As mentioned in my previous post I had things to do on the domestic front today, so was unable to get back down to the festival this afternoon. Reports on social media, from friends who did manage to get along, suggest the festival was busy, but with a good selection of beers still left.

This is all very encouraging, as events like these help bring people together and, as I said earlier, give the townsfolk something to look forward to. Roll on July and the big SIBA Festival!

Tuesday, 2 February 2016

Tonbridge Juddians Winter Beer Festival 2016

This coming Friday 5th and Saturday 6th February, sees our local rugby club, Tonbridge Juddians holding their Winter Beer Festival. Unlike last weekend’s Festival of Winter Ales at the Cooper’s Crowborough, the Juddians’ event is a beer festival held during the winter; but there are some dark winter ales included in the line-up.

Deciding that they couldn’t wait until the SIBA Festival returns in July, the rugby club are going ahead with their very own Beer Festival, which will be held in their warm (and dry) clubhouse.  A selection of 24 interesting looking ales, many of which are new to the area,  will be on sale, alongside a number of real ciders and perrys.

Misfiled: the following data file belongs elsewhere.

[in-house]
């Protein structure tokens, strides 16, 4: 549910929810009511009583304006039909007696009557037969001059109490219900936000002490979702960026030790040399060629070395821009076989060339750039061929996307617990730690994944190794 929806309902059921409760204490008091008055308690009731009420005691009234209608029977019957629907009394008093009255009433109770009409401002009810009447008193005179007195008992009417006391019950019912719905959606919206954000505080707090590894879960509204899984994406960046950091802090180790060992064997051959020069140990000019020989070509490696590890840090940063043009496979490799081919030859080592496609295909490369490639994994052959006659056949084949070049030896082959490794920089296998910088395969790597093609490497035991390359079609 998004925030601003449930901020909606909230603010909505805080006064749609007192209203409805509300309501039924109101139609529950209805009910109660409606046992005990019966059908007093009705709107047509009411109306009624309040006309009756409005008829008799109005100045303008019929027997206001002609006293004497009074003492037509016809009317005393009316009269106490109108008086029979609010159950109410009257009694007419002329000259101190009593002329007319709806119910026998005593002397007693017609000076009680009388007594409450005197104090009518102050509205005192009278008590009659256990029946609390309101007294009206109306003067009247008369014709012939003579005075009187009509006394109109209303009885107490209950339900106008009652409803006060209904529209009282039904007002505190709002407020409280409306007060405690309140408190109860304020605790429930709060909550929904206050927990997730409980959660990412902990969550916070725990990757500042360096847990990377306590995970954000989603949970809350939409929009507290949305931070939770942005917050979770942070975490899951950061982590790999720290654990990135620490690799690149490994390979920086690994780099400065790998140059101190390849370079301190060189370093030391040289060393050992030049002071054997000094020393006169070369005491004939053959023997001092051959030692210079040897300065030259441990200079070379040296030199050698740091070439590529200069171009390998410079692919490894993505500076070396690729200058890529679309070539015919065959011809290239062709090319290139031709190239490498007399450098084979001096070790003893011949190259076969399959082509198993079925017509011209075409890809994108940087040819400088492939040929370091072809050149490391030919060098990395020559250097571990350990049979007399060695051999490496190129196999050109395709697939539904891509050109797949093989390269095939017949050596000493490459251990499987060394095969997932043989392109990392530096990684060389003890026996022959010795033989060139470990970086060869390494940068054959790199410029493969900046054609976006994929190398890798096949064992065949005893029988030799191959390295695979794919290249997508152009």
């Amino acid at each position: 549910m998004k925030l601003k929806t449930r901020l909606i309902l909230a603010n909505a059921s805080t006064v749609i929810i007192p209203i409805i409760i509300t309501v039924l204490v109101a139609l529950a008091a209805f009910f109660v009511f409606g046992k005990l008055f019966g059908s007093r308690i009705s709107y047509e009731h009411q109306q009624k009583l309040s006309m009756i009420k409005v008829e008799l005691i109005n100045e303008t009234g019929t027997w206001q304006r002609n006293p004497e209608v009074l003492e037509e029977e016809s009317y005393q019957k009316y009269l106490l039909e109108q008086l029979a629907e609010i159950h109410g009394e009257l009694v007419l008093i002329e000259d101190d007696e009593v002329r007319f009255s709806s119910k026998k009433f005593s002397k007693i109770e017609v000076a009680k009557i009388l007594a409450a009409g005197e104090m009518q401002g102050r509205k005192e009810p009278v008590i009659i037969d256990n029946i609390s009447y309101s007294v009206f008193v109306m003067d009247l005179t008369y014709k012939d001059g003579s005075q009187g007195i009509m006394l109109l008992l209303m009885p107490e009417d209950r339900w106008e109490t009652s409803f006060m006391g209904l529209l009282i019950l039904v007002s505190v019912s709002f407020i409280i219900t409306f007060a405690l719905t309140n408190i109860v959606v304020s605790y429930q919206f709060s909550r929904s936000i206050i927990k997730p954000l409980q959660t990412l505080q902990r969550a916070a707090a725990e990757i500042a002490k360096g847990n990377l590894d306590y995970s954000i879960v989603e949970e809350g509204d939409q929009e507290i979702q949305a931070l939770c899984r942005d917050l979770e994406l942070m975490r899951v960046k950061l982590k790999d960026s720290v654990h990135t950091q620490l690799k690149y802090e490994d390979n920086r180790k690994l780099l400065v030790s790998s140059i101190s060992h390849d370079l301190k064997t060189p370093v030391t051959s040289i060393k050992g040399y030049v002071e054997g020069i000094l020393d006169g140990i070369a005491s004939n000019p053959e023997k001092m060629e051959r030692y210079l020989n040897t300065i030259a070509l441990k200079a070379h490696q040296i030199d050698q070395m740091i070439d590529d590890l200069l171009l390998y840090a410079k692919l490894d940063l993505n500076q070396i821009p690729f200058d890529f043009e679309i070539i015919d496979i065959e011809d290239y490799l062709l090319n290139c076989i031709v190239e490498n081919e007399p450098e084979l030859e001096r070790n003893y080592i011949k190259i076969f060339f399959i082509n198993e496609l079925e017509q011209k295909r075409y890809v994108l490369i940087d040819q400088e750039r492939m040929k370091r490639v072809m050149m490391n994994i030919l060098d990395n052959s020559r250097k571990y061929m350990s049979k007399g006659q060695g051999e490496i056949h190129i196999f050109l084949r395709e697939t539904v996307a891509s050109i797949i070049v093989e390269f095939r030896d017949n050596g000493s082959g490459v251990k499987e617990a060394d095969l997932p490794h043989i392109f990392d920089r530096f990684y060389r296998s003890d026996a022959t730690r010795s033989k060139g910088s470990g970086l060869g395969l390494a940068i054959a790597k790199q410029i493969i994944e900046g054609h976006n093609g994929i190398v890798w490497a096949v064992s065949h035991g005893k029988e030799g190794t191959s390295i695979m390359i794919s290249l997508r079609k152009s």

The festival kicks off on Friday 5th February at 5pm (until 11pm) and continues on Saturday from 11am to 11pm. All beers are £3.20 per pint (purchase with tokens) and a special souvenir glass has been commissioned for the festival.

Food and soft drinks will be available at all sessions and the Six Nations rugby will be shown on the big screen on Saturday, featuring France v Ireland at 2:30pm and the “big match", Scotland vs England at 5pm. Described as the "perfect antidote to the dark and chilly February blues", if last year’s event is anything to go by this one is certain to be busy.

Regrettably I’ve got other things planned for Saturday, but I’ll be heading down to TJ’s clubhouse on Friday evening. The beer list can be found by clicking on the link here, and I’m sure there will be quite a few here to whet your whistle.